(The Center Square) – Illinois Senate Democrats continue to offer up new measures they say will combat crime. Their latest proposals target carjackings, and more are to come.
With just days left in the spring session, Democrats have been revealing various measures to address crime. Friday, they proposed spending up to $5 billion on social programs they said will get to the root of crime. On Monday, a package of measures funding various aspects of law enforcement was revealed.
Tuesday, state Sen. Jason Plummer, R-Edwardsville, said these are election-year gimmicks from the majority party.
“Some folks on the Democrat side finally recognize that what they’re doing is causing problems in our communities and it’s driving crime up and citizens aren’t happy about it, it’s an election year,” Plummer told The Center Square.
He said Republicans have for months been proposing measures to give police more funding and various tools to combat crime without any attention given by majority Democrats.
Later in the day, Senate Majority Leader Kimberly Lightford, D-Chicago, shared her experience getting carjacked in December, when she said a gun was put to her face before she and her husband could escape.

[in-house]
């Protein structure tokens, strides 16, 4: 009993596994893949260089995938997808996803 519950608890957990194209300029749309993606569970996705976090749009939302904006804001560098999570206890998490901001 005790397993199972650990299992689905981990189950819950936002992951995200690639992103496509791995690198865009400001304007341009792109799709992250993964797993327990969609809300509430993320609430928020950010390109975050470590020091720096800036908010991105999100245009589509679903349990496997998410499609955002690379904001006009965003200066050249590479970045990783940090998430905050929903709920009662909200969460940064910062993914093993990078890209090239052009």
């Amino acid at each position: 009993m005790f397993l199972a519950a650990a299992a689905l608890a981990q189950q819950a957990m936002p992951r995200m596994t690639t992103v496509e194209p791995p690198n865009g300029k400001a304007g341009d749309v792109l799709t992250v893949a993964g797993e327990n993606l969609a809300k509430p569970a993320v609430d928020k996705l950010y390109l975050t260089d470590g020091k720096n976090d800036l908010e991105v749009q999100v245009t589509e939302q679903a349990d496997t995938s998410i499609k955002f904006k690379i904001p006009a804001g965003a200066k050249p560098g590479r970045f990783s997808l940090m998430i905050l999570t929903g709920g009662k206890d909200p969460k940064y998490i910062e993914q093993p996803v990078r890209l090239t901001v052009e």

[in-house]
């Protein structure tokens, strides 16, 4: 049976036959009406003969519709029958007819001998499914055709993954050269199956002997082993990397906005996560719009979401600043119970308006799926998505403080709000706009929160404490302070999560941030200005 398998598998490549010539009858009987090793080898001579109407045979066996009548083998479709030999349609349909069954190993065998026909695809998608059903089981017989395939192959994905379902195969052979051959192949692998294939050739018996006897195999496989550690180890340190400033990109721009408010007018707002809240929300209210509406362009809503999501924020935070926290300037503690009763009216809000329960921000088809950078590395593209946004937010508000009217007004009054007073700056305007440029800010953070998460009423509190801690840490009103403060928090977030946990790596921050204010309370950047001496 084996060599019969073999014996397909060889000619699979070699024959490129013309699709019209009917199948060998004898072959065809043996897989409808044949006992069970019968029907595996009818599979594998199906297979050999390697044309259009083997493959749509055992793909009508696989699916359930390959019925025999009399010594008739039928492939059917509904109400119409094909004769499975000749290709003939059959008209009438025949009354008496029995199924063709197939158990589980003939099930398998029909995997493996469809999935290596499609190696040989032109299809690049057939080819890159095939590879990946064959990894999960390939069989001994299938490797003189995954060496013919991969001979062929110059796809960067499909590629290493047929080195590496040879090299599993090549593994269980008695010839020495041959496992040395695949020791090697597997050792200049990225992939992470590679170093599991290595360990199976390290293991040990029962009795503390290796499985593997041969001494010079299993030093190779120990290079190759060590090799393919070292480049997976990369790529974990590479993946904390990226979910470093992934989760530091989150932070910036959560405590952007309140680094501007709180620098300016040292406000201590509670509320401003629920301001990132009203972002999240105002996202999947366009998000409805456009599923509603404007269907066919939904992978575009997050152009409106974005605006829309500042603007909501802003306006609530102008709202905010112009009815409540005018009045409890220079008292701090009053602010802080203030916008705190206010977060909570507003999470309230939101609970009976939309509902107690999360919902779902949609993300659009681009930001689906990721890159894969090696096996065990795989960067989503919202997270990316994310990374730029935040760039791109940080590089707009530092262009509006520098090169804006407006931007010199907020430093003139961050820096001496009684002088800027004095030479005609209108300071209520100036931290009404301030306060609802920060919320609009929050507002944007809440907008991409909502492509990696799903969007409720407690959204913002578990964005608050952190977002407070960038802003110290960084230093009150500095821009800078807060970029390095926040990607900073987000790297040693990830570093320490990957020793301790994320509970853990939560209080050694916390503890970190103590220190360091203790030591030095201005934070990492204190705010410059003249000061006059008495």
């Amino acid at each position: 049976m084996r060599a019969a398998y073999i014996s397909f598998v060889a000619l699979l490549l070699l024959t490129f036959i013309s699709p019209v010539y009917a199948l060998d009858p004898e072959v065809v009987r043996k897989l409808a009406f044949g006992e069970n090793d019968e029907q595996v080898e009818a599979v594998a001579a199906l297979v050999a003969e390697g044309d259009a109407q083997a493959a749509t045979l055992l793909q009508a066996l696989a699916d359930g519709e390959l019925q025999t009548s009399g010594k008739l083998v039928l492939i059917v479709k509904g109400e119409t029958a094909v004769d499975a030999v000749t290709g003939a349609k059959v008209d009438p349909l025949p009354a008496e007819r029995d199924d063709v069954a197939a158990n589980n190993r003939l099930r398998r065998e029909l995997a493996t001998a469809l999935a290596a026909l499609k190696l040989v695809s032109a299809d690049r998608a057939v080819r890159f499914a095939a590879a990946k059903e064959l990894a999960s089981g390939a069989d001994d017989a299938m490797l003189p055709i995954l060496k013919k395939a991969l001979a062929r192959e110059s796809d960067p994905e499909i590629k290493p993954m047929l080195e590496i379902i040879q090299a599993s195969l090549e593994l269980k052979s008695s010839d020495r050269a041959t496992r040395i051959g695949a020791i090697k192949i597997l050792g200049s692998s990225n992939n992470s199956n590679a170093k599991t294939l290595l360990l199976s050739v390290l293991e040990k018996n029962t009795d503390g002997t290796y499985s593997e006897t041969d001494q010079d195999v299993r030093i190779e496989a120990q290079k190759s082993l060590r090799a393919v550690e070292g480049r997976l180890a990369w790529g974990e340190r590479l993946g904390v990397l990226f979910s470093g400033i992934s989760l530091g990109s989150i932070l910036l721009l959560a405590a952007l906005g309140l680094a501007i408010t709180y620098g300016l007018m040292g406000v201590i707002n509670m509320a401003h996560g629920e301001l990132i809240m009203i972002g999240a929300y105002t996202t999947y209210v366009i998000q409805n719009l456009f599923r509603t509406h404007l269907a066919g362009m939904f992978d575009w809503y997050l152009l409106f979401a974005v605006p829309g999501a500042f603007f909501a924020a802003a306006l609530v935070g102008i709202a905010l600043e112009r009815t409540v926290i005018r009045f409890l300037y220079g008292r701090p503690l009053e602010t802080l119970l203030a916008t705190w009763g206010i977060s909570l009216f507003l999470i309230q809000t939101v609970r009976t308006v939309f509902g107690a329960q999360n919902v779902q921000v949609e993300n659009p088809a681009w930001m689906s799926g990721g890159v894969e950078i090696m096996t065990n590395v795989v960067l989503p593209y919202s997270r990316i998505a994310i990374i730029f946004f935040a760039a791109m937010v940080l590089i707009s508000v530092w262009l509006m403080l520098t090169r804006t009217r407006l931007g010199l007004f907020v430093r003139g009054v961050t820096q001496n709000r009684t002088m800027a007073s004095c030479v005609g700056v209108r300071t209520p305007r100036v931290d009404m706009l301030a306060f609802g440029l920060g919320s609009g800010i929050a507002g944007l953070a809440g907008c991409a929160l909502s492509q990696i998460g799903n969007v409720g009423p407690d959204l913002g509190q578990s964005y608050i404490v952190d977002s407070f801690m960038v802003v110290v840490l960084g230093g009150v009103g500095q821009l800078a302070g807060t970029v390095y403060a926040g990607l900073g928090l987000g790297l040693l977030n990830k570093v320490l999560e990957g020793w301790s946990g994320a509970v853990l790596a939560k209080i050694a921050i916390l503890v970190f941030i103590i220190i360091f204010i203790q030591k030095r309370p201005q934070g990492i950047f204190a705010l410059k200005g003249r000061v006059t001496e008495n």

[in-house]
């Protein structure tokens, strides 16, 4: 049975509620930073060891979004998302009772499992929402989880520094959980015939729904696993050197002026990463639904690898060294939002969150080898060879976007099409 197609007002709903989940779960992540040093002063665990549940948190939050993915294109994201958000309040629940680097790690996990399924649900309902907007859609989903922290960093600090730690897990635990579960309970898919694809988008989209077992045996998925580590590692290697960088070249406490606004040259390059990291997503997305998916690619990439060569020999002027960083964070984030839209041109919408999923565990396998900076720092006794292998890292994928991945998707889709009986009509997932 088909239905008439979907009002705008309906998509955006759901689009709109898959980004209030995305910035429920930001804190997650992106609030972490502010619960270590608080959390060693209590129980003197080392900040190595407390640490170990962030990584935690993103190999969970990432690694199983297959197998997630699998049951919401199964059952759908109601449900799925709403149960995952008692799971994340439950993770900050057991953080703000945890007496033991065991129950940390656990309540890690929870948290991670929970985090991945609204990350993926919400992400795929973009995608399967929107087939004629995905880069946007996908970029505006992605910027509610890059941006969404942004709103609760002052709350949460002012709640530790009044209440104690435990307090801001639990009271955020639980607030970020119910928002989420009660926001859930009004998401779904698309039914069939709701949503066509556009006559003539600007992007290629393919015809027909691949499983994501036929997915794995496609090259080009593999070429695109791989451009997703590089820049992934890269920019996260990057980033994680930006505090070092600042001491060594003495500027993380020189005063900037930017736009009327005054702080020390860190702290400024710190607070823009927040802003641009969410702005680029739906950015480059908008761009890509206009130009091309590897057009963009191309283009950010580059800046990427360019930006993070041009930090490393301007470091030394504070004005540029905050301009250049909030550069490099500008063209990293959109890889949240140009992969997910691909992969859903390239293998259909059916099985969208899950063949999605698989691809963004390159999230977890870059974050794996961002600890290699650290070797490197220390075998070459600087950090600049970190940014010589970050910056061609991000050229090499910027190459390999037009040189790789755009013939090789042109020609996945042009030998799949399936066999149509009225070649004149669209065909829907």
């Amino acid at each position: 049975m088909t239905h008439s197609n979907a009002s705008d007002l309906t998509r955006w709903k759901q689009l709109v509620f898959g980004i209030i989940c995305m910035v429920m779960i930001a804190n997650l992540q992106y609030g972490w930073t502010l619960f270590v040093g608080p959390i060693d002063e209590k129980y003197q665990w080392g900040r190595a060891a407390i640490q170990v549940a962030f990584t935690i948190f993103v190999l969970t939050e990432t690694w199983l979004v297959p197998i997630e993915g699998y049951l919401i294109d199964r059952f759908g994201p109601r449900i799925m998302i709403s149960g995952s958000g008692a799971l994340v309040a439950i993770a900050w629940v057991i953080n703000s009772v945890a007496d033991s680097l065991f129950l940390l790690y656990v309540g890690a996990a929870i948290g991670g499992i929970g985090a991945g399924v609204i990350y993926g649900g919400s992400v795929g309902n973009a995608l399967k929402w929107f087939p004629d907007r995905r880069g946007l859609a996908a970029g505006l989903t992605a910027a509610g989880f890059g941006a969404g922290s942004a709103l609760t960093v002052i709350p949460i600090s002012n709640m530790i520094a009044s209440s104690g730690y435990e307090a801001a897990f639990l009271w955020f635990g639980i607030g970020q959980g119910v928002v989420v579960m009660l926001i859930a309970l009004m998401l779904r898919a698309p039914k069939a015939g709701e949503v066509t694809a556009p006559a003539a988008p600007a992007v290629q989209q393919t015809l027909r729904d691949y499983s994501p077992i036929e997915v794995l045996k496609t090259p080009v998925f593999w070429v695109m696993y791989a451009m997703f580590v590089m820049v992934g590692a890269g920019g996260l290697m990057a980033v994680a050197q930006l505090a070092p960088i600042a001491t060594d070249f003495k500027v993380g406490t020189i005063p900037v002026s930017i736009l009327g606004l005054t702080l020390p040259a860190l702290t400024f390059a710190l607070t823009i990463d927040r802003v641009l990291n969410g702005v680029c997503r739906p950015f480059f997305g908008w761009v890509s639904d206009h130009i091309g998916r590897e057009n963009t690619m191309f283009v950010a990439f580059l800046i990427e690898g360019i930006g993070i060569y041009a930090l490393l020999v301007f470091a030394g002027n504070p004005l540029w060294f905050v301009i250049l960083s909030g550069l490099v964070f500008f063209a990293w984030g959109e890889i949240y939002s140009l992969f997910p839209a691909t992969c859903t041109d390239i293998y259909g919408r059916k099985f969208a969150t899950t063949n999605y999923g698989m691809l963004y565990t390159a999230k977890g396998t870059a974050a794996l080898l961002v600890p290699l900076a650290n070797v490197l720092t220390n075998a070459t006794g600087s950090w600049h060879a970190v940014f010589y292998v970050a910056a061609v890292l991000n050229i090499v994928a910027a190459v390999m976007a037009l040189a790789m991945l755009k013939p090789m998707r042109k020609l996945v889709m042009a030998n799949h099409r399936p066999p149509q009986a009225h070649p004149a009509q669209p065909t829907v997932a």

“I was terrified and I believe that I stopped breathing,” Lightford said. “I just thought with every step that I’d be hit with a bullet in my back.”
She joined several Democratic colleagues proposing a package of bills including a Senate amendment to House Bill 3699 allowing Metropolitan Enforcement Groups to coordinate on carjacking investigations.
Suspects in Lightford’s case have yet to be caught.
While Republicans are critical of the looming bail reform law they say will mean criminals will be let go even if they’re arrested, state Sen. Robert Peters, D-Chicago, said carjackers must be locked up.
“If someone committed an armed vehicular hijacking, they should be held until trial,” Peters said.
Another measure Democrats proposed Tuesday in a Senate amendment to House Bill 3772 would protect victims of carjackings from having to be responsible for speed camera violations after their vehicle has been hijacked.
State Sen. Michael Hastings, D-Frankfort, said more proposals are coming.
“We need to work with car manufacturers so law enforcement officers can ping cars as they’re going down the road so we can see where they are and assist them,” Hastings said. “And then also establish a 24/7 hotline so that law enforcement officials can call these manufacturers and say ‘where is this car so we can solve this crime.’”
The Legislature adjourns Friday.